The Hurricanes have suffered a total core meltdown in November. The defense is deplorable, Eric Staal is now a league-worst -18, and Cam Ward is just 2-6 with a 4.34 goals-against average and .878 save percentage this month. Poolies know he's too valuable to drop; he's currently projected to play 76-78 games. He's also an elite talent, so we all know he could turn things around on his own, or be a major beneficiary of any potential coaching staff shakeup.
Because of this, it's really easy for me to say "be patient" since he's widely regarded as a Top-10 fantasy goalie. Knowing it's only a matter of when, not if, I found some large-scale stats to back up Ward's inevitable rebound.
In his career, Ward's worst month is November; he's just 27-27-3 with a 3.09 GAA and .897 SP%. In no other month of the season does he post below a .900 SP% or above a 3.00 GAA. In December, he rebounds with a 2.75 GAA and .909 SP%, and those numbers slightly improve in January. There's a slight decrease in February, but Ward catches fire in March, where he holds a 35-11-4 lifetime record, with a 2.24 GAA and .924 SP%.
Furthermore, you can look at his home and road splits to help determine when the rebound might occur. At the RBC Center, Ward is 105-67-17 with a 2.71 GAA and .906 SP%. On the road, Ward is only 76-70-18 with a 2.82 GAA and .912 SP%. Coincidentally, Ward's only two wins this month have come at home, stopping 65 of 70 total shots faced.
Knowing that Ward is the type of talent that plays big when the games are big, poolies are praying he can locate his March "playoff push" mindset and duplicate it over the next few games. Fortunately, that could be happening right now as Carolina prepares to host Buffalo on Friday, then Toronto on Sunday. Buffalo is coming off a loss to the Devils, and expected starter Jhonas Enroth was pulled in the third period of his first loss of the season.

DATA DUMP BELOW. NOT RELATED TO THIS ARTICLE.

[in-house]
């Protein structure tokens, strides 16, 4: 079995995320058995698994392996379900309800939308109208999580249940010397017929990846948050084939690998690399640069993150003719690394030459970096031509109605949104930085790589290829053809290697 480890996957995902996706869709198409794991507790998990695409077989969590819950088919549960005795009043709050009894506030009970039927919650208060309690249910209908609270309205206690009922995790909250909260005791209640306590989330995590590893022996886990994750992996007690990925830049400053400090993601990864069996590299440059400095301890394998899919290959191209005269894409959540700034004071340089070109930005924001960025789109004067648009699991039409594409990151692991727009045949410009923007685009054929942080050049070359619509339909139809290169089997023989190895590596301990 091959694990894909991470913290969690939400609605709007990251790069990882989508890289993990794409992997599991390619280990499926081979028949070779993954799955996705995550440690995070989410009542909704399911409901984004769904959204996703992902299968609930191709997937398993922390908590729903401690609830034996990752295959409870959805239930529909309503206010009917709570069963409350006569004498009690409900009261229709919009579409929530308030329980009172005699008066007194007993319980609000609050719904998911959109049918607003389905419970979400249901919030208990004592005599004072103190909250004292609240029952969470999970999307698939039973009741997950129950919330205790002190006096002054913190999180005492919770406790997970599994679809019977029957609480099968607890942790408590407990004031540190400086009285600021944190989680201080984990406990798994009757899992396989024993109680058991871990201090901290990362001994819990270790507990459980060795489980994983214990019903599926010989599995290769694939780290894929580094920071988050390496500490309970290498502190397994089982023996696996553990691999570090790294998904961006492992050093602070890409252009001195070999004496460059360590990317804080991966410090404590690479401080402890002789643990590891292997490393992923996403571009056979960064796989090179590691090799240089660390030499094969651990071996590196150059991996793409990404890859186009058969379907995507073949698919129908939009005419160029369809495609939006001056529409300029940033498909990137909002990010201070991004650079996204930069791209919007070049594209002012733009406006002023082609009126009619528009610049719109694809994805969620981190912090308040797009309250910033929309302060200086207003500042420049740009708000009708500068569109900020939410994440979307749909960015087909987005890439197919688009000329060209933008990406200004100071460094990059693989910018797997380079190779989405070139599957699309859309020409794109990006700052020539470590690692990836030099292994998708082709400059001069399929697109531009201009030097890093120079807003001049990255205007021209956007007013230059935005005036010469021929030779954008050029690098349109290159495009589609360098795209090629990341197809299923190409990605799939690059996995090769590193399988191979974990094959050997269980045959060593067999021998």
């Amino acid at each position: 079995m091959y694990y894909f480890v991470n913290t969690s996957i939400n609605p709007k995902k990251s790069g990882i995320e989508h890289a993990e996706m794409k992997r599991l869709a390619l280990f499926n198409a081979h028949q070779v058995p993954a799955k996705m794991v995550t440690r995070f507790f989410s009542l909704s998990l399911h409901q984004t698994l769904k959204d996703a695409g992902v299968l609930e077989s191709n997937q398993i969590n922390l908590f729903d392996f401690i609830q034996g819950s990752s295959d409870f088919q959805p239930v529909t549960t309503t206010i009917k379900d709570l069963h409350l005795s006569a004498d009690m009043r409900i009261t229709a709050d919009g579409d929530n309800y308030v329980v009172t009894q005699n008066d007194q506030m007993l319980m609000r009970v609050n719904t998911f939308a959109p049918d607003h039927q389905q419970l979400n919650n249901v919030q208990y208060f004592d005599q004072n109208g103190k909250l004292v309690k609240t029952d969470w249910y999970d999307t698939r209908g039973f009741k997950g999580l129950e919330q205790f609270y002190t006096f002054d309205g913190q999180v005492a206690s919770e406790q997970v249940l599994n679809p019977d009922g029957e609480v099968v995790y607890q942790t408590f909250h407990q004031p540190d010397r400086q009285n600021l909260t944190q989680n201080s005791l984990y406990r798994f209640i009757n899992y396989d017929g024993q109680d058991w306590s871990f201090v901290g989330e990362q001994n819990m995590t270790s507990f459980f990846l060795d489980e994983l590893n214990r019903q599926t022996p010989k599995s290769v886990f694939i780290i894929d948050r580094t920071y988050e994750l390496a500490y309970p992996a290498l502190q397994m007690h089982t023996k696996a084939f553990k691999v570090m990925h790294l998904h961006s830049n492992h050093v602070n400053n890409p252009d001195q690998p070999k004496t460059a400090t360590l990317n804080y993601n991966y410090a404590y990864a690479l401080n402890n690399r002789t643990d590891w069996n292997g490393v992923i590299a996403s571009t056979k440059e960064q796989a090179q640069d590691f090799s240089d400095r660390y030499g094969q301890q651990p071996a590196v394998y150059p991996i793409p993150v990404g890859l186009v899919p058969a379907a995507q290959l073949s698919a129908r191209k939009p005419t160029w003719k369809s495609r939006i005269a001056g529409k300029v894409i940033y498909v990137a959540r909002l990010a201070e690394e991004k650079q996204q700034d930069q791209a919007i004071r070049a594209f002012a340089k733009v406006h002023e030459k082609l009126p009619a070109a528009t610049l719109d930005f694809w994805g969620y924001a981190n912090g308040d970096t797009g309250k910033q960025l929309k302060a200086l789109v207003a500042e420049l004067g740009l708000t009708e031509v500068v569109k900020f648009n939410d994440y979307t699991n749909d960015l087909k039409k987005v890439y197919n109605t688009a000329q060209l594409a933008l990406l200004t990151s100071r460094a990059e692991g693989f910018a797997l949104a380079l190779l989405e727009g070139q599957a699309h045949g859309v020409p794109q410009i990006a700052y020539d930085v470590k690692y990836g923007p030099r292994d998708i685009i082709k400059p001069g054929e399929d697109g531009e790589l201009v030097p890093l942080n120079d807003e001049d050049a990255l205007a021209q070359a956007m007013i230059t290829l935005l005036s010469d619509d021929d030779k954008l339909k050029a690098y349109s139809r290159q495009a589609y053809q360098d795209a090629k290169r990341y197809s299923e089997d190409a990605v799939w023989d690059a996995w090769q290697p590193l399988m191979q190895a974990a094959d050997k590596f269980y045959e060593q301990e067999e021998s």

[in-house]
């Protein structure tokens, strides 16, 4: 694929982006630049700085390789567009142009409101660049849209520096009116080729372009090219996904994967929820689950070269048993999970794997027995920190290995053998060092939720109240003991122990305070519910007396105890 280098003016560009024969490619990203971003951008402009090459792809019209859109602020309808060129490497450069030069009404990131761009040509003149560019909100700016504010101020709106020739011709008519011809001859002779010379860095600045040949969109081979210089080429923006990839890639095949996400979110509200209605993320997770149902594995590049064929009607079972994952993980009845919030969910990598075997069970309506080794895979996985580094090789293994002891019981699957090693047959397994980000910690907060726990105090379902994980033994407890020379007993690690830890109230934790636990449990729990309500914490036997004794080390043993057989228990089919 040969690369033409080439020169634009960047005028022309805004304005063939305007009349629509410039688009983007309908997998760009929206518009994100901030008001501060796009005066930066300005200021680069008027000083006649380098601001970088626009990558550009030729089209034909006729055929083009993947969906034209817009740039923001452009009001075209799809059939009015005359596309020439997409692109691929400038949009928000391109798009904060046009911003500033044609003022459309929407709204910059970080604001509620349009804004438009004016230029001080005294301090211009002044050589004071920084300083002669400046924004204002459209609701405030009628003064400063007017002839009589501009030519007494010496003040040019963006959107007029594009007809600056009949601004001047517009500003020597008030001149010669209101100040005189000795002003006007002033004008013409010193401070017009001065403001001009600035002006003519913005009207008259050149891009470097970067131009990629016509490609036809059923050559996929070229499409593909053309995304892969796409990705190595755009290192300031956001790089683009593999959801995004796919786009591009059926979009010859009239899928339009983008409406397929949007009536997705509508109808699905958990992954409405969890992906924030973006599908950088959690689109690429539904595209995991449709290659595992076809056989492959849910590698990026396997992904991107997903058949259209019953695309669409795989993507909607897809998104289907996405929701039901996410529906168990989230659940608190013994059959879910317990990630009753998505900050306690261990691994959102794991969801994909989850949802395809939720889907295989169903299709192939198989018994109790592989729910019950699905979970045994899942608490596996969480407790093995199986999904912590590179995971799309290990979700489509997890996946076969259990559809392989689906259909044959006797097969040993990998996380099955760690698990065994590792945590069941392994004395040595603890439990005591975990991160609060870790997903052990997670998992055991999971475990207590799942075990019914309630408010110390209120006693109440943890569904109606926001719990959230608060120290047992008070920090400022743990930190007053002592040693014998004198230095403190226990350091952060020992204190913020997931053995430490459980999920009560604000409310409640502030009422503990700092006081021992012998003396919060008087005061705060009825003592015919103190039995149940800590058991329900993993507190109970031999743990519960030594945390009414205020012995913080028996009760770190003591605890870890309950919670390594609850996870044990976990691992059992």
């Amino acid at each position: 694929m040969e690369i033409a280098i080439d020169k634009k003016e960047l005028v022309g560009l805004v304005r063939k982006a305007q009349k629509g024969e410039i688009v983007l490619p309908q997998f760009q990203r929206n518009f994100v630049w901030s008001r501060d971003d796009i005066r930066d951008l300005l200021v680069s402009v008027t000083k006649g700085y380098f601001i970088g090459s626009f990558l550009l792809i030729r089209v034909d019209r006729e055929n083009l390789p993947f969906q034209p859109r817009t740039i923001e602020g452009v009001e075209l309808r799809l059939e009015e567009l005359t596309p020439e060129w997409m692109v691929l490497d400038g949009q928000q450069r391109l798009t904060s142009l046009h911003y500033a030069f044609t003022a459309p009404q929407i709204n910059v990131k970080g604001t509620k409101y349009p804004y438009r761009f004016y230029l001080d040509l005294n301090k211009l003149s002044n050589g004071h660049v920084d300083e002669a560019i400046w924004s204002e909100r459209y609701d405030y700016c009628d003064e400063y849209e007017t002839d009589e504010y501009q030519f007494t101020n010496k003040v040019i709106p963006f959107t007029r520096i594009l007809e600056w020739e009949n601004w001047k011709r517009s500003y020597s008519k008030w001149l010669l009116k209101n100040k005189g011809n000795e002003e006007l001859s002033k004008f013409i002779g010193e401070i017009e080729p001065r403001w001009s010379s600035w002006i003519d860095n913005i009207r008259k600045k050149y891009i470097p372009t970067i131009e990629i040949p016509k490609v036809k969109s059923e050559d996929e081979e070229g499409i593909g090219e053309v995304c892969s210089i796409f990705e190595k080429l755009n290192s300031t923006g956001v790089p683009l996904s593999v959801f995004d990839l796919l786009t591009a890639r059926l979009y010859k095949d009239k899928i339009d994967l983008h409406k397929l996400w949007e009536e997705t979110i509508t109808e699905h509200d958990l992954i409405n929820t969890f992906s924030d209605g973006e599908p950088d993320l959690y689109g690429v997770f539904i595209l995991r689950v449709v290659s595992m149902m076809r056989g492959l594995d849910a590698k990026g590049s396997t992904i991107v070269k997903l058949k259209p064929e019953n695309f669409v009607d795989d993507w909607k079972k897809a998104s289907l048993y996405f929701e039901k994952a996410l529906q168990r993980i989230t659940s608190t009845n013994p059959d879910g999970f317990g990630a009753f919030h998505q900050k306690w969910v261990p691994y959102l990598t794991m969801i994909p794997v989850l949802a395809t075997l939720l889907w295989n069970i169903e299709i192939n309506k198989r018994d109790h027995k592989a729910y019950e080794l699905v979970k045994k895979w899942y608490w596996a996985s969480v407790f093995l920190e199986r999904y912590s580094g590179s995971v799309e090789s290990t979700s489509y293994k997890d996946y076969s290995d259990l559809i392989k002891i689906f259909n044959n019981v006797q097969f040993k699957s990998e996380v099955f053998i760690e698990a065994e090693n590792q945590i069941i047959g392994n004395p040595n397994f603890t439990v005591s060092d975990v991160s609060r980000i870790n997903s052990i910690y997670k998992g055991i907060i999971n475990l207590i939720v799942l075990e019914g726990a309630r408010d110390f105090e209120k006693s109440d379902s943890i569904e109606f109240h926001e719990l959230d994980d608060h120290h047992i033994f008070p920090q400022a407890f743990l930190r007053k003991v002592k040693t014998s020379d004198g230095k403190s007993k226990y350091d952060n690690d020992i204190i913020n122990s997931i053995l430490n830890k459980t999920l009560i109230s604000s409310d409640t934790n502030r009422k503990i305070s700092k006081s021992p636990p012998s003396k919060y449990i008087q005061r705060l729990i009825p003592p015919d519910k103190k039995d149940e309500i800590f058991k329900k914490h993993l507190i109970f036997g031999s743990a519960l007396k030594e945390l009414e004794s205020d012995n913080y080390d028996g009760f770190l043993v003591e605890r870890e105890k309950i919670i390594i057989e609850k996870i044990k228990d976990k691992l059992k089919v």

From a technical standpoint, the only incongruence I notice in his game has to do with frustration and footwork. Ward is the type of goalie that always appears calm and economical in net. He moves less due to his elite positioning, he stays big and square to the shooter, and rarely gets caught moving when the shot is taken.
Over the past few weeks, I notice Ward is not as "set and ready" as usual. He's sliding through his angles, pushing through his destination points, and moving a lot more than usual. This is due to a number of things, including a lack of confidence in – and support from – his defensemen, a lack of focus due to frustration and the internal pressure to win. Ultimately, it's a combination of numerous mental and technical things all weighing on him at once.
My other main concern includes the volume of quality scoring chances he's facing, combined with a trending workload that is once again way too high, potentially the highest in the NHL.
At the end of the day, poolies should recognize that Ward's rebound is still not a guarantee right now, but inevitable in the long run. The team in front of him is making it nearly impossible to come up with a win, but he stil